Competencies That Underpin Children's Transition into Early Literacy

Article excerpt

There is a reported association between children's language development and their social and academic success in school (Bishop, 1997; Goodyer, 2000; Hay, Elias, Fielding-Barnsley, Homel, & Frieberg, 2007; Senechal, 2006). In terms of this association the evidence is that lower socio economic status (SES) communities have a greater prevalence of children with early literacy difficulties (Boetsch, Green, & Pennington, 1996; Snow & Powell, 2008) such that low SES is a risk factor in terms of children's initial reading development. Associated with this is a growing belief that appropriate early language and learning experiences can act as a protective factor that has a positive influence upon the cognitive and social development of young children to help alleviate low educational achievement (Cashmore, 2001; Elias, Hay, Homel, & Frieberg, 2006; Hawkins & Catalono, 1992; Paul, 2007).

The evidence is that children's oral language competencies underpin children's transition into literacy, which in turn is a major predictor of academic achievement and school attachment (Barrett & Hammond, 2008; Catts & Kamhi, 2005). Oral language competencies, however, are not the only predictors of reading success and it needs to be acknowledged that there are also other influences (Adams, 1990; Byrne, Fielding-Barnsley, & Ashley, 2000; Scarborough, 2005). For example, Scarborough noted the predictive importance of children's: concept of print, expressive vocabulary, sentence/ story recall skills, and receptive and expressive language, along with the students' phonological awareness and letter naming skills, and that these elements are considered interactive, such that an enhancement in one can have a direct and/or indirect influence on another of the elements. While there are a range of interactive influences on children's early literacy development, the focus of this study is on the interactions of children's early expressive and receptive language and their in-class social behaviour.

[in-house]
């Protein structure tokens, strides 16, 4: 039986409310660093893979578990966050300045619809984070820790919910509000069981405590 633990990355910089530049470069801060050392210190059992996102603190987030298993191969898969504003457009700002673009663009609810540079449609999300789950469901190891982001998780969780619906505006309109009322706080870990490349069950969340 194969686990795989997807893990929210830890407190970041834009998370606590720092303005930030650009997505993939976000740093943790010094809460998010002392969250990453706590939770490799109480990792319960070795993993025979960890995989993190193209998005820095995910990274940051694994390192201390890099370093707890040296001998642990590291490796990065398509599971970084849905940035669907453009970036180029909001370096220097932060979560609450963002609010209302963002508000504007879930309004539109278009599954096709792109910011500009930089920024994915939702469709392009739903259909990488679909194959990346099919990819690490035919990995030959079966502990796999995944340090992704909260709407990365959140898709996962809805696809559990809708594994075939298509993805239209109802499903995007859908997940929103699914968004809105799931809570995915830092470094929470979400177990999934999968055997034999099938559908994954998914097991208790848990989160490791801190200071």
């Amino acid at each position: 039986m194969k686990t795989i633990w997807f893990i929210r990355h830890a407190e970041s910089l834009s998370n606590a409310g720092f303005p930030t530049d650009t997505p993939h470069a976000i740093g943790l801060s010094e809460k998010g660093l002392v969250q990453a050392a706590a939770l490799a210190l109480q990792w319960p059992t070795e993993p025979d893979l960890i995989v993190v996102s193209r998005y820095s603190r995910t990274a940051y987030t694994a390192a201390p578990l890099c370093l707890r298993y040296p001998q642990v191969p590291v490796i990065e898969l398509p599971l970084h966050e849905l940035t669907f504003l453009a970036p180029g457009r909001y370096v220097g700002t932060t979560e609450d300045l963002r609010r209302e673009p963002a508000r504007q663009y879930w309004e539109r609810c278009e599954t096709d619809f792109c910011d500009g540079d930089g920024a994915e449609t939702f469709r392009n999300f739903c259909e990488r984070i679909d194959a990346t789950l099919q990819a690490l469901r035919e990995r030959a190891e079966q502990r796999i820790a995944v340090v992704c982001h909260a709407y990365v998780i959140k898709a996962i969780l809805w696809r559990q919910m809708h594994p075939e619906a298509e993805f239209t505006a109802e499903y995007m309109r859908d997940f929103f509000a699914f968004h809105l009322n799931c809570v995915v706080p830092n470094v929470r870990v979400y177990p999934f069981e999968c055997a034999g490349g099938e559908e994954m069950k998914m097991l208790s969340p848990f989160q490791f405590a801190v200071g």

When children are delayed in language development the indications are that they are more likely to have difficulty settling into school and classroom routines and develop school attachment (Elias et al. 2006; Senechal, 2006). Compared to their peers they are also less likely to form positive peer social interactions involving advanced play and problem solving communication (Fujiki, Brinton, Isaacson, & Summers, 2001; Lindsay, Dockrel, & Strand, 2007). Reciprocally, children's social and interaction problems have a negative influence on the development of children's language by limiting opportunities for dialogue (Hart, Fujiki, Brinton, & Hart, 2004). That is, delays in language hinder children's social interactions and poor social interactions hinder children's language development. From this perspective, the three elements of: (i) children's language proficiency; (ii) children's social skills proficiency; and (iii) children's behaviour control proficiency are considered to be related because they stem from a common underlying cognitive source that manifests all three proficiencies (Goswami & Bryant, 2007).

The speculation is that the core cognitive proficiency of both language and academic delay is the child's working memory along with processing speed and capacity (Goswami & Bryant, 2007). From this perspective, children's attention related behaviours, language, and social development can not be easily separated from their developing cognitive skills to store, organise, and retrieve information into long-term memory (Bishop, 1997; Cole & Cole, 2001; Paul, 2007). The argument is that children with language delays often struggle with peer interactions, attention tasks, and in social dialogue situations because they cannot quickly or efficiently process or attend to all of the linguistic and non-verbal information needed to interact appropriately with teachers, peers, and others (Catts & Kamhi, 2005; Cross, 2004; Snowling, 2005; Nation, 2005). …


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